Thursday, May 31, 2007

Jason watches "Hostel: Part II"

[update added June 8, 2007: Welcome to everyone coming here to read my "Hostel: Part II" review. You just drove my site traffic through the roof. I hope you enjoy my review. If you're looking for spoilers, however, there's not much here. But please enjoy my little ol' blog, anyway. And if you're in the SF Bay Area (and I assume you're horror fans), check out my ongoing reviews of Another Hole in the Head festival. It's continuing through next Friday, and most movies still play again. Also, in August check out Dead Channels. Okay, now read my review, below.]

That's right, I got invited to a sneak preview, courtesy of my friends at Indiefest. Not only that, but Eli Roth was there and assured us we were the first audience to see this movie. Woo hoo!

Okay, to let you know where I'm coming from, I loved "Hostel", and see it as much more than just "torture porn". Particularly, I see it as primarily a political film that's simultaneously about the fear of Americans and the fear of being American (what greater allegory for our foreign policy than a bunch of rich Americans tromping across the world looking to get laid. And notice how nearly all the gore comes after the line "Mission Accomplished" is delivered). I also loved it for it's skill and risk-taking in breaking the genre conventions. I loved that the stereotypical straight-laced guy doesn't survive, and the wild man (who specifically says he's not the responsible one) does. And I love the tonal shift halfway through, where it goes from a sex romp to horror and torture (and draws parallels between the two).

But enough about part I. Right off the bat I'll say, as far as explicit gore, if you're a fan of the original you will not be disappointed with the sequel. I'm struggling a bit with spoilers, since so much of getting fans to this movie will be based on statements like, "Dude, you gotta see this movie, they actually...[spoiler deleted]. And you really see it!" I think I'll trust in that to happen naturally, I'll just guarantee there are scenes that will make you say that (at least to your sickest friends). Eli totally pushed the limits of an R rating (it's kinda hard to believe he got away with it, but in the Q&A he actually talked about how reasonable the MPAA was when he explained he's making a sequel to "Hostel", not "Happy Feet". No kids are going to walk into it accidentally). So enough about that, trust me the gore delivers.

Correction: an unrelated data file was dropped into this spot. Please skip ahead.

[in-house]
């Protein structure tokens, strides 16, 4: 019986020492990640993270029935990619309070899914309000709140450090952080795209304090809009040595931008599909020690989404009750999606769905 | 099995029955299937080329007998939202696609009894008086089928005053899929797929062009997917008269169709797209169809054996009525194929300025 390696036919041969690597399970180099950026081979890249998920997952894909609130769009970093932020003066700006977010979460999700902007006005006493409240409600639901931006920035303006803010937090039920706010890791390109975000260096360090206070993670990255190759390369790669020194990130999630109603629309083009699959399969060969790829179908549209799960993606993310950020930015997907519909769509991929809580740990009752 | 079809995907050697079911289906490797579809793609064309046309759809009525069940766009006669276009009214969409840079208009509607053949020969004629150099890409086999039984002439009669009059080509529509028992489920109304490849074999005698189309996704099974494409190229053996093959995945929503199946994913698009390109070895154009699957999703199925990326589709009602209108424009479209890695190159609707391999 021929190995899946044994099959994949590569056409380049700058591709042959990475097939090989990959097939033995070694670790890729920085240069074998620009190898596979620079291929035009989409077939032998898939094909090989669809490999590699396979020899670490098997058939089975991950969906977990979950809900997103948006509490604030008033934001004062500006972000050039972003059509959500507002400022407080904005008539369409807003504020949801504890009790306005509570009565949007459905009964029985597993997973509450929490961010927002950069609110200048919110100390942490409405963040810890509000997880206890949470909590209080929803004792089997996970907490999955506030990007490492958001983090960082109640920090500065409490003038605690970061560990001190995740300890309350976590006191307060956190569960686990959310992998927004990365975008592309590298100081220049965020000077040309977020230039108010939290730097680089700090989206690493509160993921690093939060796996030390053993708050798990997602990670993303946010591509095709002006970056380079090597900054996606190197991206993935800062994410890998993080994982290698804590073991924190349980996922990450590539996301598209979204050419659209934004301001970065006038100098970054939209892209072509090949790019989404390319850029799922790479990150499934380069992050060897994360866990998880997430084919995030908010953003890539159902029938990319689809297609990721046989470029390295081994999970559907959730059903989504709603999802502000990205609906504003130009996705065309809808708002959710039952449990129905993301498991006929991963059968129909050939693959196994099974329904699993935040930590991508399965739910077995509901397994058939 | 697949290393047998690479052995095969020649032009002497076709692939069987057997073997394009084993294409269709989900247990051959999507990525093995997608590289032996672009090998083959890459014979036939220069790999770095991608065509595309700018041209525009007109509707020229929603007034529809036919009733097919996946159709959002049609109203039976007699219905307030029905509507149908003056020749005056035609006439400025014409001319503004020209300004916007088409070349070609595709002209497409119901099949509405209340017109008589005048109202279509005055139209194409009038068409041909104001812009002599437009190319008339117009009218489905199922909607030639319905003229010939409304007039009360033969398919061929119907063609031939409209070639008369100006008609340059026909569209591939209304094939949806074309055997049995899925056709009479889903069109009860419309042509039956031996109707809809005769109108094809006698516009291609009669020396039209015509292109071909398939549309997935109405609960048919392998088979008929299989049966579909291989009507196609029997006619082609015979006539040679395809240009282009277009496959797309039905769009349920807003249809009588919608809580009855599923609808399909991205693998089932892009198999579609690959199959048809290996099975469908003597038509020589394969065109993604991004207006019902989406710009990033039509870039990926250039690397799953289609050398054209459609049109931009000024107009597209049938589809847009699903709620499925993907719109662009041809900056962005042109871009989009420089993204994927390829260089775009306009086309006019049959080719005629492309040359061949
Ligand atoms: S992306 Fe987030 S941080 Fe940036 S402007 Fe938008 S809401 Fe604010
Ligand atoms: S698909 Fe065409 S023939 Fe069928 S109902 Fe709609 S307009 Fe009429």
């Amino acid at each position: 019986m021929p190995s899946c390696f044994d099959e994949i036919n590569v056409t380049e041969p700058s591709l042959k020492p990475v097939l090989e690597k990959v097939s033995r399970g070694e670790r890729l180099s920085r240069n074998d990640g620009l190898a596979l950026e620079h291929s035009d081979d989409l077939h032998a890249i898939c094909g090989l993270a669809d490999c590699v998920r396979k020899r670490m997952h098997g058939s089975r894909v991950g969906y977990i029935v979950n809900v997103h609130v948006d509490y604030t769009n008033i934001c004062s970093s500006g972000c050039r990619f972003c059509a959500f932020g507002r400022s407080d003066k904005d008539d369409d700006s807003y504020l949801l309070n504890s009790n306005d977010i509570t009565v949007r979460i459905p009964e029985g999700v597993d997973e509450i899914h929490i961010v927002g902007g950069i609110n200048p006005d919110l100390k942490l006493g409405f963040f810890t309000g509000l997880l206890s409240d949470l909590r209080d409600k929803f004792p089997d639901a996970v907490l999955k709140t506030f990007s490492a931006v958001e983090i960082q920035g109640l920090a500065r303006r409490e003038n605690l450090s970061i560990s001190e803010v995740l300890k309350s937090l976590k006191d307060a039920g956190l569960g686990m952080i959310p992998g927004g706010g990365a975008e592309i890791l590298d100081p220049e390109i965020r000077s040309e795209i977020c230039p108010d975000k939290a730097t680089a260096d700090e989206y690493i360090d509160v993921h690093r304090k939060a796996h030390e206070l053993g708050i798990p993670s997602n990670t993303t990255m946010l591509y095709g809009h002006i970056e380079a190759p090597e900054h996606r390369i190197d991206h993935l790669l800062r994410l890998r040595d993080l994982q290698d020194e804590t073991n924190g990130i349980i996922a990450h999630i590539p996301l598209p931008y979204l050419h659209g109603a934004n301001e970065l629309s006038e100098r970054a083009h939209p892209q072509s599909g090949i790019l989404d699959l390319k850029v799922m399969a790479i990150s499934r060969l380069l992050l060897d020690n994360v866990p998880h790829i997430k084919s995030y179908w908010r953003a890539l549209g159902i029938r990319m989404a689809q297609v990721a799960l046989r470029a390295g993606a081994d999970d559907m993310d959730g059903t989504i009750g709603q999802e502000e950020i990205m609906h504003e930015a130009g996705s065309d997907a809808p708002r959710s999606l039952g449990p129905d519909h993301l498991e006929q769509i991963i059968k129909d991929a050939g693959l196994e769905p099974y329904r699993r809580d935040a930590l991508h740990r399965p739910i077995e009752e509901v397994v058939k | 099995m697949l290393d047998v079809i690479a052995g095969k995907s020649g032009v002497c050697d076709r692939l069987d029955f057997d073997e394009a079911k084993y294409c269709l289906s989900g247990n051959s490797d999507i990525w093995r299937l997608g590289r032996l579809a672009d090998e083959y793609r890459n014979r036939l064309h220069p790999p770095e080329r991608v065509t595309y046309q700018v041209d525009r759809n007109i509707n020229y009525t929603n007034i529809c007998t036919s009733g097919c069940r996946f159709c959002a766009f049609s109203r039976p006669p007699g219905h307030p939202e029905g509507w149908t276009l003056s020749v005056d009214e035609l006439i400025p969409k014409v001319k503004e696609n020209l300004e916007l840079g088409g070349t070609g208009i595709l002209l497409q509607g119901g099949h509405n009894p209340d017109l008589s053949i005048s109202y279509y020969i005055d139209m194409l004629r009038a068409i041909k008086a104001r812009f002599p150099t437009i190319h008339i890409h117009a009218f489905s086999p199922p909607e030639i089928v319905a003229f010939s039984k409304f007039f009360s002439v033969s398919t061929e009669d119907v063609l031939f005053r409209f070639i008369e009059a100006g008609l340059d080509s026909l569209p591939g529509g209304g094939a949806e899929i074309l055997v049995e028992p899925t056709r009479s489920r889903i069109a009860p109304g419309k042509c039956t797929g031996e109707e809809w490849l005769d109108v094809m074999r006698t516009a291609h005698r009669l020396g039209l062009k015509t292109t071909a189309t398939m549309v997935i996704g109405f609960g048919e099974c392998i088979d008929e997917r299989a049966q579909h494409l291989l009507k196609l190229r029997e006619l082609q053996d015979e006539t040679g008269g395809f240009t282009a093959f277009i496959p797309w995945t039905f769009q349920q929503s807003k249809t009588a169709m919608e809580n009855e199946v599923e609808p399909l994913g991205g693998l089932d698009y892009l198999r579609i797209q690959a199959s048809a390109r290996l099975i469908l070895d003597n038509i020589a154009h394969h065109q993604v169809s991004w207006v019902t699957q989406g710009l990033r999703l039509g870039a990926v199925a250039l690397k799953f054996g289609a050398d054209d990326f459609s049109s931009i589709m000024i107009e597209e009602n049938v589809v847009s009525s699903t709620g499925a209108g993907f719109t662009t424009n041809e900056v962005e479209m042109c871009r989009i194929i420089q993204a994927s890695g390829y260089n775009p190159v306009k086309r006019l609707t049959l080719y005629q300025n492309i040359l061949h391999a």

As far as the story, first off there's no need for a tonal shift. Everyone in the audience knows what's going on, so there's no need for the Hostel or the factory to be a secret. As a result, the gore is spread throughout the movie instead of loaded all into the back 20 minutes like part I.

It actually starts off with Paxton (Jay Hernandez) on the train where we left him at the end of part I. But it quickly switches to the story of three women: Beth (Lauren German), Whitney (Bijou Phillips) and incredibly annoying nerd Lorna (Heather Matarazzo, who as an aside will always have a special place in my heart for "Welcome to the Dollhouse", a movie all about how much Junior High sucks when your name is Wiener). Parallelling their victim story is the story of two clients: Stuart (Roger Bart) and Todd (Richard Burgi).

Yes, you get to see more of how Elite Hunting works, but mainly from a clients point of view. You do meet the apparent leader (CEO?) of the company, and get walked through the process, but the machinery is still somewhat clouded in secrecy. Which is good, since I think it's important to the horror that the company have some mystery (and the more you get into the logistics, the less plausible it all seems). What is important is meeting the clients and going through their journey. These aren't total off-the-wall sickos, these are businessman with wives and kids. Stuart in fact isn't really sure he wants to do this, but is goaded into it by Todd, who talks of how you can tell when a guy has that edge that only comes from having killed someone. He seems to be treating it almost as a retreat workshop in how to get ahead in business. And that to me is really the soul of the movie. While the first one is global, political, about America and it's relation to the world (and itself), this one is more personal. It's about the fear of money--both the fear of people with too much money, and the fear of what you might do to get more money. This is a film that implicates everyone who has ever put on a suit and pretended to be someone they're not just to further their career (interestingly enough, Todd actually shows up to the factory in a suit, Stuart in a sweater). One major departure from the original that highlights this difference is the "purchasing" process. Gone is the fixed price that valued Americans so highly above all others. Now price is set by an online bidding system.